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|The duty of woman by woman.
Written by Kathleen Glancy
(2/17/2011 11:17 a.m.)
Emma's behaviour in Chapter 26 I find hard to forgive. It is bad enough that she has formed an unpleasant fantasy about Jane Fairfax and Mr Dixon, on very flimsy evidence - we, of course, have the advantage of knowing that it must be a fantasy since the narrator told us back in Chapter 20 that Miss Campbell engaged the affections of Mr. Dixon almost as soon as they were acquainted. It is almost as if Emma was looking for something bad to think about Jane. And now she decides to share her nasty beliefs with a man she has known for less than a week. The fact that Frank Churchill does not politely stop this line of conversation (he could simply have said "Miss Woodhouse, I cannot agree with you and I think we should change the subject.") at once speaks very ill of his character too, but two wrongs do not make a right and the fact that he encourages her to develop her theme does not excuse Emma for ever having raised the subject.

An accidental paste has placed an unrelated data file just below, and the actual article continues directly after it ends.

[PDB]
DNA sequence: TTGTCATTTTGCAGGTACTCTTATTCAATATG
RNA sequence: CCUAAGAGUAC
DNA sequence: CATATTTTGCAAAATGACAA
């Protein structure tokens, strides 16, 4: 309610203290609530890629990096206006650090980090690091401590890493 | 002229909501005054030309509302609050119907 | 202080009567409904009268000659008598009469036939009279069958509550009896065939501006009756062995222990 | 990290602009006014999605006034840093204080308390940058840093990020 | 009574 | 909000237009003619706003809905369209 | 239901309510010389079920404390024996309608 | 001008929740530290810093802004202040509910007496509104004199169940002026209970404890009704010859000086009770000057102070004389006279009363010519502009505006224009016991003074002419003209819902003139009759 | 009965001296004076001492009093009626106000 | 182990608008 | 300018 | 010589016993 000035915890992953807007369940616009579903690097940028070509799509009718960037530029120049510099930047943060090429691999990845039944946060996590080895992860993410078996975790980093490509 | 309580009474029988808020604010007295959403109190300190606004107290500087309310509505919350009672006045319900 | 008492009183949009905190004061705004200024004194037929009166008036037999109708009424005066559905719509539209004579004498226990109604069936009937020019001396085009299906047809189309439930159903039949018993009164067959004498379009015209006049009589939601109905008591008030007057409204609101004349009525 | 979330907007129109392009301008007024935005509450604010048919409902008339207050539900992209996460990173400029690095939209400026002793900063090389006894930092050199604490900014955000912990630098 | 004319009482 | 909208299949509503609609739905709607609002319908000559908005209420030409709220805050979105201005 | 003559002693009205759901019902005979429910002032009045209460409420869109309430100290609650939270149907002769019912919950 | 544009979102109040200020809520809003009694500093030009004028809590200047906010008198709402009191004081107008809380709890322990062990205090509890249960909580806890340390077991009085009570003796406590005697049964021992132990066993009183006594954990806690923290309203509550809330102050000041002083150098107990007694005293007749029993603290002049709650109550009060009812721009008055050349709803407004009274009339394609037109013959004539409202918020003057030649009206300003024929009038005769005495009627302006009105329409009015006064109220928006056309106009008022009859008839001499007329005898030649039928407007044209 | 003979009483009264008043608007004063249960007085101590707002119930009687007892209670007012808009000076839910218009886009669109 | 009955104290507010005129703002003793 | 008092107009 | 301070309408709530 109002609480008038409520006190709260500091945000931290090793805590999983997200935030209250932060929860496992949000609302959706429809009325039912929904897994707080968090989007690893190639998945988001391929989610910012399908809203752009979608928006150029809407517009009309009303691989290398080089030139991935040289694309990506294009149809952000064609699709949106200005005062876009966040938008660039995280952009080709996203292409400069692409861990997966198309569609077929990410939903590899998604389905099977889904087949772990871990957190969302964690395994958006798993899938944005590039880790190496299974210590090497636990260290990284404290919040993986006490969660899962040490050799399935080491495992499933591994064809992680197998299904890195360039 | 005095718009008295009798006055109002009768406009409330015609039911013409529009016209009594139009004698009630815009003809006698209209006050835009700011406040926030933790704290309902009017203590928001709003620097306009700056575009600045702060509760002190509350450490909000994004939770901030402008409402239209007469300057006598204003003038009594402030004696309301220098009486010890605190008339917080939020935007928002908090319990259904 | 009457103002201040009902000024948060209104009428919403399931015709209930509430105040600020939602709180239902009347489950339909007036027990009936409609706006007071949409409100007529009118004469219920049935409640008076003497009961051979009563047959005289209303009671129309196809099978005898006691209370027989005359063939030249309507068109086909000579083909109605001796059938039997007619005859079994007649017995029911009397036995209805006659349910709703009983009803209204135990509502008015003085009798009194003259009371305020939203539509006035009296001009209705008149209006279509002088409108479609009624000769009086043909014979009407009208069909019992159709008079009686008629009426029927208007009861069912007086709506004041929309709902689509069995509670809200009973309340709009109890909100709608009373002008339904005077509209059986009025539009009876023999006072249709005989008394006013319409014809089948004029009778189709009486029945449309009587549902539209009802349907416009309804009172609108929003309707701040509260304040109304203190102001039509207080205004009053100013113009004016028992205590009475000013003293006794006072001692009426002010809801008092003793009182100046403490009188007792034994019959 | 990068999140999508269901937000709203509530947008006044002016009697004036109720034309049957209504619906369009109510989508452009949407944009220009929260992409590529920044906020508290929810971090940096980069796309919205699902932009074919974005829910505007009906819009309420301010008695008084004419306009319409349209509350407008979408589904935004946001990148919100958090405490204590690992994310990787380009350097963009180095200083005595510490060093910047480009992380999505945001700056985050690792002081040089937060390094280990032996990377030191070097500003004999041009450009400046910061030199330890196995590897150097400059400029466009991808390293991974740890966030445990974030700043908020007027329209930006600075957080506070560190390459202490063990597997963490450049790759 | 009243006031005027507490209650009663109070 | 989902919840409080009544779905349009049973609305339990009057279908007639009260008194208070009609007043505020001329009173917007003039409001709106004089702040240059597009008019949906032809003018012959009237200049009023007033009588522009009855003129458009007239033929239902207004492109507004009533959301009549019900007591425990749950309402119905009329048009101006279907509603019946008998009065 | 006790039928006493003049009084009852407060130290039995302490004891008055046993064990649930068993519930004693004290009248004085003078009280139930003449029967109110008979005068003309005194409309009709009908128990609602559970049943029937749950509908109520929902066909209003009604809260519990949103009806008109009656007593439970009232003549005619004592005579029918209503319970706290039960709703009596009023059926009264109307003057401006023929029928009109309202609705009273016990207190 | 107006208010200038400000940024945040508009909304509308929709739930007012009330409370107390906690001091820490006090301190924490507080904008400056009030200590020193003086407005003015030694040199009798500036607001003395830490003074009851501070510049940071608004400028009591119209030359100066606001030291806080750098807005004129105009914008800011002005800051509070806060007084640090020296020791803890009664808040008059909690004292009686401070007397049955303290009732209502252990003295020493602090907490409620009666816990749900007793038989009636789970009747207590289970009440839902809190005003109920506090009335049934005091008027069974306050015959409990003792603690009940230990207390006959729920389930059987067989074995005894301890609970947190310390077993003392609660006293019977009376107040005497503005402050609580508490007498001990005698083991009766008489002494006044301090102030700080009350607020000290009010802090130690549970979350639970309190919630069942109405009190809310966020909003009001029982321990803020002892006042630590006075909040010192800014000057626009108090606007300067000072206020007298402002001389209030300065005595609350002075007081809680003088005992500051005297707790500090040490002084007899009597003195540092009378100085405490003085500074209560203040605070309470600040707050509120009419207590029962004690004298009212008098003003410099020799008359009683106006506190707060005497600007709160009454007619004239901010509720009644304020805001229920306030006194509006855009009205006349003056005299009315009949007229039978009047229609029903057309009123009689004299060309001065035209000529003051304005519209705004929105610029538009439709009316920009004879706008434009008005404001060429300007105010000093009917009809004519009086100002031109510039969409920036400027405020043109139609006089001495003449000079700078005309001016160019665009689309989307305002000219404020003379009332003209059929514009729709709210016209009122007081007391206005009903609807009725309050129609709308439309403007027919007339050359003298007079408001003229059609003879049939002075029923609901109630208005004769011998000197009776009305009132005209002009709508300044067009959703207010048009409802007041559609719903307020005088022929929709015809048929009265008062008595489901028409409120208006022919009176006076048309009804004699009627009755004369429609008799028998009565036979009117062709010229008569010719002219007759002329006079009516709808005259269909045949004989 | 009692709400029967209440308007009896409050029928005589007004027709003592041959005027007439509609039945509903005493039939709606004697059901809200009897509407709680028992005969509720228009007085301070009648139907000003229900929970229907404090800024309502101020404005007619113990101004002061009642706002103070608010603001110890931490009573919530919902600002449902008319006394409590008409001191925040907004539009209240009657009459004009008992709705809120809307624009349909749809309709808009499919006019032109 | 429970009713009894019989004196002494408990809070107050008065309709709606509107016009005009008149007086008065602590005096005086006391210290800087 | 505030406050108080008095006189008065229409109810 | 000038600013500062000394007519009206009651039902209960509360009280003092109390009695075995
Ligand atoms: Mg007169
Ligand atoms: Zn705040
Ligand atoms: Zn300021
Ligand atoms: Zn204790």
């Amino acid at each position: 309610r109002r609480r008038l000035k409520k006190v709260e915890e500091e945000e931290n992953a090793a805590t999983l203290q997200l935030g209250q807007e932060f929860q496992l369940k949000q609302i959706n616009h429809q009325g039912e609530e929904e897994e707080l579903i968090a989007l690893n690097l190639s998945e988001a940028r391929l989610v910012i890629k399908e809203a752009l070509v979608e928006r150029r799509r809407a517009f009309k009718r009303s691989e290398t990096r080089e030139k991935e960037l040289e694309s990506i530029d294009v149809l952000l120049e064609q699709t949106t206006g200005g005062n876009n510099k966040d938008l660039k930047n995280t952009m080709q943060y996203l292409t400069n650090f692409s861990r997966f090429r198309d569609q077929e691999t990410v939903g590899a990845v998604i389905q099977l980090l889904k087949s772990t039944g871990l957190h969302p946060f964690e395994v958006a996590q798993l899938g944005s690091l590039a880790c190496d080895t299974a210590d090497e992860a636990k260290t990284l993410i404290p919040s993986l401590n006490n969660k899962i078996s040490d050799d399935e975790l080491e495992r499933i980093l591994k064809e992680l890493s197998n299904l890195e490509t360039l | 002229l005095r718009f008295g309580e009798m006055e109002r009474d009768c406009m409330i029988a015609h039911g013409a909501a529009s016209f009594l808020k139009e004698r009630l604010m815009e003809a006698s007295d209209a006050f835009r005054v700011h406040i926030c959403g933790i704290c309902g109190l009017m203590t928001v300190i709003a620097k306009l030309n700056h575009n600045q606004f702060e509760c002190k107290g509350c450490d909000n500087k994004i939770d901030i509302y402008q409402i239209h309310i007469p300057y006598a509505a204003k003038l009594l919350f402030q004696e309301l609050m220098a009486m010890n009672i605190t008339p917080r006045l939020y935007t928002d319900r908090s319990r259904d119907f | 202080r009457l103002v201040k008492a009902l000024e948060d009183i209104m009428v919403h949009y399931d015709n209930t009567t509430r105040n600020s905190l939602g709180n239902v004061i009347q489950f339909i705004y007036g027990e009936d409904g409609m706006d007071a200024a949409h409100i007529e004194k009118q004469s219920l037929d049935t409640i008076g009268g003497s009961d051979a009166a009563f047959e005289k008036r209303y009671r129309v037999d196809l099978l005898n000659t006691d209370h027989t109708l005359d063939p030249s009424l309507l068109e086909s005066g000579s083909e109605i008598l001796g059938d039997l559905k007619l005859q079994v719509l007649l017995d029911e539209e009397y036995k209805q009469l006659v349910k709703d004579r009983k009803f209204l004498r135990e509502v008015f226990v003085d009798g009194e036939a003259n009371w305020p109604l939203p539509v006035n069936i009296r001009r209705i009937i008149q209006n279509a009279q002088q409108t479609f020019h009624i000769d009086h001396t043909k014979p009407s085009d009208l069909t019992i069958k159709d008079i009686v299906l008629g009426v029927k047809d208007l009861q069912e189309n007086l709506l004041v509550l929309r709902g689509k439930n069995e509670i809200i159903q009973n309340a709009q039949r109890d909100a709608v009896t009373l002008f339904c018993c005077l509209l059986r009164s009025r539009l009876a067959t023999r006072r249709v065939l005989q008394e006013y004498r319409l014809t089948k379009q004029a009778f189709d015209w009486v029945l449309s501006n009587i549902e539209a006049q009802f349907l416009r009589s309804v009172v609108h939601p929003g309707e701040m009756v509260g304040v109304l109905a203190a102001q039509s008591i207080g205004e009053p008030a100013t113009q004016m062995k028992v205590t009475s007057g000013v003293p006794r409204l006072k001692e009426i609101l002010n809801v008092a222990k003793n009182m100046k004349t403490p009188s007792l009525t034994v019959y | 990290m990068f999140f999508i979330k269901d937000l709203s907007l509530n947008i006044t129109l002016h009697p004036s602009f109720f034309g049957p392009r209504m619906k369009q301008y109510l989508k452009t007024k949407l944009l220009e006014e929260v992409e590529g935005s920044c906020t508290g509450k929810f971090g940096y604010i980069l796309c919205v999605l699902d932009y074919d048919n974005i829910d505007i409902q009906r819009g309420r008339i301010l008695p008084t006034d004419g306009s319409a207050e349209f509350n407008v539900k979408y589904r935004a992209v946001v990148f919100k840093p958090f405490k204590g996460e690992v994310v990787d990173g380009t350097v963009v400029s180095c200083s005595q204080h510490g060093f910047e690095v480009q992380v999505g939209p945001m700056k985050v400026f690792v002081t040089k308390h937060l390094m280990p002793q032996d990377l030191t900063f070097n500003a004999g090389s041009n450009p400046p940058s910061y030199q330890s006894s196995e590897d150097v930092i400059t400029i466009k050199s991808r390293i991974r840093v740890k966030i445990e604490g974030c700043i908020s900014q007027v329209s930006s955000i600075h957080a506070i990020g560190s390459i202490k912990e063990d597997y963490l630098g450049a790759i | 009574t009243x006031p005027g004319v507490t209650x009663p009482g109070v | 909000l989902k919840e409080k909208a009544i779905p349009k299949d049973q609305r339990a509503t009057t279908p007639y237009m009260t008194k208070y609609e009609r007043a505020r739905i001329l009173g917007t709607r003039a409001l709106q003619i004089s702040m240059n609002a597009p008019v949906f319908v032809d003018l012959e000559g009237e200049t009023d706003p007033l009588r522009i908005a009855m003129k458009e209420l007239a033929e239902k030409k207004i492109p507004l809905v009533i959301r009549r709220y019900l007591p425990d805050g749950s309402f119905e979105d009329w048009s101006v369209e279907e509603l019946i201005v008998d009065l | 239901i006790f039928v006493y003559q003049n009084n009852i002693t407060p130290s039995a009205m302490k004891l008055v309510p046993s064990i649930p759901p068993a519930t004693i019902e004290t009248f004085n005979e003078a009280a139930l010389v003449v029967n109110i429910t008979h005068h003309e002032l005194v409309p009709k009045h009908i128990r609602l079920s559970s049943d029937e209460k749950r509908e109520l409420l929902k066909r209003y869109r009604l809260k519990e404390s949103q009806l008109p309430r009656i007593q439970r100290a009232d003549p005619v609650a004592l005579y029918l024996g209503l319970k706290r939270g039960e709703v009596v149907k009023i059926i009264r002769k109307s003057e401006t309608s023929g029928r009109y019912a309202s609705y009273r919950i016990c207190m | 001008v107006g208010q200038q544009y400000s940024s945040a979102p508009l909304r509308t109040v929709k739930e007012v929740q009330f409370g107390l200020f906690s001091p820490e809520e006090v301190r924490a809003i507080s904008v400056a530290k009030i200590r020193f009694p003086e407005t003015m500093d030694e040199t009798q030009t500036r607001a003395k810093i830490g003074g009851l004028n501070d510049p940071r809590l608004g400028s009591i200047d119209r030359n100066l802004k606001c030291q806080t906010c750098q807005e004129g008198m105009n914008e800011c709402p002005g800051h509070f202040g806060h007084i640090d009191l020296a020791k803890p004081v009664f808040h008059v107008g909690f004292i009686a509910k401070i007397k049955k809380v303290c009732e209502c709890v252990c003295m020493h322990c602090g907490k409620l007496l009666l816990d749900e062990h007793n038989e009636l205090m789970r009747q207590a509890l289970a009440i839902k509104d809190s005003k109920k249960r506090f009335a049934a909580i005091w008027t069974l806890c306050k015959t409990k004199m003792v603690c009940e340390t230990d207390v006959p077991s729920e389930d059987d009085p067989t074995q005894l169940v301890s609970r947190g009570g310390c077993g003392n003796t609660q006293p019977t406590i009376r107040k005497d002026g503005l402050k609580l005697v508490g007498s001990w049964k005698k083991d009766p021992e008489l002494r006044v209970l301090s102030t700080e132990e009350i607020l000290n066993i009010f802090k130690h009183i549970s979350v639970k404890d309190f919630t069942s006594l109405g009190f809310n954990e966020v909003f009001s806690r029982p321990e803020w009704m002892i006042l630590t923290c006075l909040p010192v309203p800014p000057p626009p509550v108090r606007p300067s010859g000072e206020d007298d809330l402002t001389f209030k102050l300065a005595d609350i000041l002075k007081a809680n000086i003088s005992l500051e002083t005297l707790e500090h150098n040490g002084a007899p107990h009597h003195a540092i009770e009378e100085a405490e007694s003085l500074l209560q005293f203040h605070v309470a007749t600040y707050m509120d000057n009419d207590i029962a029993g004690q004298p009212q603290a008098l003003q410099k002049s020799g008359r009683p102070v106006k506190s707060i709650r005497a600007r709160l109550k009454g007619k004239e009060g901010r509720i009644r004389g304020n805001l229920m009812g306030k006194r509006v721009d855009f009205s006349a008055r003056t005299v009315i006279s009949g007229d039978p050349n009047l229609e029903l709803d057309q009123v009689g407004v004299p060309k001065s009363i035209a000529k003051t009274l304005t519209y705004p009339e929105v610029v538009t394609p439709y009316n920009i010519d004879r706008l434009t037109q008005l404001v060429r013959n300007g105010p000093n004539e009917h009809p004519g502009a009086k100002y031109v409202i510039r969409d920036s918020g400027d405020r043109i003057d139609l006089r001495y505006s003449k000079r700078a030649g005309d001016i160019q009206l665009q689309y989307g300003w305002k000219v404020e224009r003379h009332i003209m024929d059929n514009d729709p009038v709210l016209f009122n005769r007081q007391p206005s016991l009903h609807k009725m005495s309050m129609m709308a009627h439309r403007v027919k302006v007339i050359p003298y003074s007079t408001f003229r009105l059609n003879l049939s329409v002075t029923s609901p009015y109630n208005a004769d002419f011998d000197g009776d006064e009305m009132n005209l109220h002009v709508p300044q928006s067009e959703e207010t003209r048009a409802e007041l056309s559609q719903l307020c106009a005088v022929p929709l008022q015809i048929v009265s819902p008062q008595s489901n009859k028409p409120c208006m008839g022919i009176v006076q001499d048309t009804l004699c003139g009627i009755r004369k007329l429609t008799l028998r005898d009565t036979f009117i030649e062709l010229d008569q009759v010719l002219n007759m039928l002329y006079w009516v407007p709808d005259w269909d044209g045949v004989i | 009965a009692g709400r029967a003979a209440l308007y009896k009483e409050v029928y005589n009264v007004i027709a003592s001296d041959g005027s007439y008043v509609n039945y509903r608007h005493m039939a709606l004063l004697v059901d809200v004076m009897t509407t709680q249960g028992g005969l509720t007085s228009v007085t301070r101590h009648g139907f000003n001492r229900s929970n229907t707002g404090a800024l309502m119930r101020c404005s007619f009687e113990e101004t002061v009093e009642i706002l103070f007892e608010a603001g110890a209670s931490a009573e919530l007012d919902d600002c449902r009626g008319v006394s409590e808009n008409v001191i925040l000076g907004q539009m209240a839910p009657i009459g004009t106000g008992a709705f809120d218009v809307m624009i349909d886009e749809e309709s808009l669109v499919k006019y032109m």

And she knows it herself - in Chapter 27 when she reflects on the previous evening "She doubted whether she had not transgressed the duty of woman by woman, in betraying her suspicions of Jane Fairfax's feelings to Frank Churchill. It was hardly right; but it had been so strong an idea, that it would escape her, and his submission to all that she told, was a compliment to her penetration which made it difficult for her to be quite certain that she ought to have held her tongue." Can there be any readers who are not quite certain that she definitely should have done that? Had John Knightley only been present and overheard her, he might have given her some legal advice on the subject of slander.
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